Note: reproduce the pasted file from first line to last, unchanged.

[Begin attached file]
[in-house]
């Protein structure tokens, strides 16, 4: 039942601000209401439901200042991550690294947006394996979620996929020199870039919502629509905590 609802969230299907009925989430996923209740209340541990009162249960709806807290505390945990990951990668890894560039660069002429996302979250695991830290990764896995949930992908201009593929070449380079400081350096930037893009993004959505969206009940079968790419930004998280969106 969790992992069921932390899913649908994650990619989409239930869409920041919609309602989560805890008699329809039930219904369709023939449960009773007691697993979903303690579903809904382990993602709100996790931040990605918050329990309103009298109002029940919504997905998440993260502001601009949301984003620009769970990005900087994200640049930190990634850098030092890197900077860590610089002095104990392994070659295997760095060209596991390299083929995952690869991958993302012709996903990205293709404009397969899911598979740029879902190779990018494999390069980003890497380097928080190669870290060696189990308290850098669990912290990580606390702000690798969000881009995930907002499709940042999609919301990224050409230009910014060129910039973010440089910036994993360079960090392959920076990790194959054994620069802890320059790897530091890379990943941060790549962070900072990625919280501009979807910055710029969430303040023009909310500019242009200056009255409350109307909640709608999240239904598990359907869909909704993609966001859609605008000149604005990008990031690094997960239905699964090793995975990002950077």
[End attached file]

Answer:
[in-house]
């Protein structure tokens, strides 16, 4: 039942601000209401439901200042991550690294947006394996979620996929020199870039919502629509905590 609802969230299907009925989430996923209740209340541990009162249960709806807290505390945990990951990668890894560039660069002429996302979250695991830290990764896995949930992908201009593929070449380079400081350096930037893009993004959505969206009940079968790419930004998280969106 969790992992069921932390899913649908994650990619989409239930869409920041919609309602989560805890008699329809039930219904369709023939449960009773007691697993979903303690579903809904382990993602709100996790931040990605918050329990309103009298109002029940919504997905998440993260502001601009949301984003620009769970990005900087994200640049930190990634850098030092890197900077860590610089002095104990392994070659295997760095060209596991390299083929995952690869991958993302012709996903990205293709404009397969899911598979740029879902190779990018494999390069980003890497380097928080190669870290060696189990308290850098669990912290990580606390702000690798969000881009995930907002499709940042999609919301990224050409230009910014060129910039973010440089910036994993360079960090392959920076990790194959054994620069802890320059790897530091890379990943941060790549962070900072990625919280501009979807910055710029969430303040023009909310500019242009200056009255409350109307909640709608999240239904598990359907869909909704993609966001859609605008000149604005990008990031690094997960239905699964090793995975990002950077």